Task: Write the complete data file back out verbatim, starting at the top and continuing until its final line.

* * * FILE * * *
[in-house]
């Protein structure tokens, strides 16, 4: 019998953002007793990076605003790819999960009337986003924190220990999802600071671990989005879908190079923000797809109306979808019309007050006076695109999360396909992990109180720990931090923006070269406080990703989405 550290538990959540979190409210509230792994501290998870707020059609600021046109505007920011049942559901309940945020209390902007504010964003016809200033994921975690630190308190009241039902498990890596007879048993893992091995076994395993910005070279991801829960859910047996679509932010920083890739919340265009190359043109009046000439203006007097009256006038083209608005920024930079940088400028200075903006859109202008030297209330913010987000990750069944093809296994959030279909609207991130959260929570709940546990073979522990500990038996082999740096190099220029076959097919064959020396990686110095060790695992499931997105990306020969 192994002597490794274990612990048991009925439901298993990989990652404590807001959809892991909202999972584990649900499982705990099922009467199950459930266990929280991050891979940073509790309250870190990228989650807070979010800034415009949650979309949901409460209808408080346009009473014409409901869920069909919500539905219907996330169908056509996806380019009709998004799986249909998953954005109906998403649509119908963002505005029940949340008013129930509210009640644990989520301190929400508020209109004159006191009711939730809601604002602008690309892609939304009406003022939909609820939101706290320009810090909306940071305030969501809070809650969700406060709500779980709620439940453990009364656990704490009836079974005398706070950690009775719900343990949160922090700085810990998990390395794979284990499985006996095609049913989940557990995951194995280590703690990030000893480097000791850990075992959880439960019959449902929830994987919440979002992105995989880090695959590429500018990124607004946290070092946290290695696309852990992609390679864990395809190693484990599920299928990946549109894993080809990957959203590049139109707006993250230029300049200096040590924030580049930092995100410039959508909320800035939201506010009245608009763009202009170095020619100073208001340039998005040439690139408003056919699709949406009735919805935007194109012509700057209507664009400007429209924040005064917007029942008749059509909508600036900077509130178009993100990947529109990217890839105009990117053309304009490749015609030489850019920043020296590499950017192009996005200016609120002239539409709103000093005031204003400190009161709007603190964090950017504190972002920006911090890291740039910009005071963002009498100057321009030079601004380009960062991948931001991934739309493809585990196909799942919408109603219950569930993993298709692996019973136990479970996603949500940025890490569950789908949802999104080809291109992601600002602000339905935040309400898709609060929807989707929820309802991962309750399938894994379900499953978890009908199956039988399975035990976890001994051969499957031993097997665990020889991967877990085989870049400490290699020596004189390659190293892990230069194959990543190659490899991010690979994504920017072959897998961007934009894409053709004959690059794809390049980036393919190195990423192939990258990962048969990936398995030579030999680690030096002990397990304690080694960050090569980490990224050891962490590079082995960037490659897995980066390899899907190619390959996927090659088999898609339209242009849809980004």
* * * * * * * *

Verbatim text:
[in-house]
């Protein structure tokens, strides 16, 4: 019998953002007793990076605003790819999960009337986003924190220990999802600071671990989005879908190079923000797809109306979808019309007050006076695109999360396909992990109180720990931090923006070269406080990703989405 550290538990959540979190409210509230792994501290998870707020059609600021046109505007920011049942559901309940945020209390902007504010964003016809200033994921975690630190308190009241039902498990890596007879048993893992091995076994395993910005070279991801829960859910047996679509932010920083890739919340265009190359043109009046000439203006007097009256006038083209608005920024930079940088400028200075903006859109202008030297209330913010987000990750069944093809296994959030279909609207991130959260929570709940546990073979522990500990038996082999740096190099220029076959097919064959020396990686110095060790695992499931997105990306020969 192994002597490794274990612990048991009925439901298993990989990652404590807001959809892991909202999972584990649900499982705990099922009467199950459930266990929280991050891979940073509790309250870190990228989650807070979010800034415009949650979309949901409460209808408080346009009473014409409901869920069909919500539905219907996330169908056509996806380019009709998004799986249909998953954005109906998403649509119908963002505005029940949340008013129930509210009640644990989520301190929400508020209109004159006191009711939730809601604002602008690309892609939304009406003022939909609820939101706290320009810090909306940071305030969501809070809650969700406060709500779980709620439940453990009364656990704490009836079974005398706070950690009775719900343990949160922090700085810990998990390395794979284990499985006996095609049913989940557990995951194995280590703690990030000893480097000791850990075992959880439960019959449902929830994987919440979002992105995989880090695959590429500018990124607004946290070092946290290695696309852990992609390679864990395809190693484990599920299928990946549109894993080809990957959203590049139109707006993250230029300049200096040590924030580049930092995100410039959508909320800035939201506010009245608009763009202009170095020619100073208001340039998005040439690139408003056919699709949406009735919805935007194109012509700057209507664009400007429209924040005064917007029942008749059509909508600036900077509130178009993100990947529109990217890839105009990117053309304009490749015609030489850019920043020296590499950017192009996005200016609120002239539409709103000093005031204003400190009161709007603190964090950017504190972002920006911090890291740039910009005071963002009498100057321009030079601004380009960062991948931001991934739309493809585990196909799942919408109603219950569930993993298709692996019973136990479970996603949500940025890490569950789908949802999104080809291109992601600002602000339905935040309400898709609060929807989707929820309802991962309750399938894994379900499953978890009908199956039988399975035990976890001994051969499957031993097997665990020889991967877990085989870049400490290699020596004189390659190293892990230069194959990543190659490899991010690979994504920017072959897998961007934009894409053709004959690059794809390049980036393919190195990423192939990258990962048969990936398995030579030999680690030096002990397990304690080694960050090569980490990224050891962490590079082995960037490659897995980066390899899907190619390959996927090659088999898609339209242009849809980004």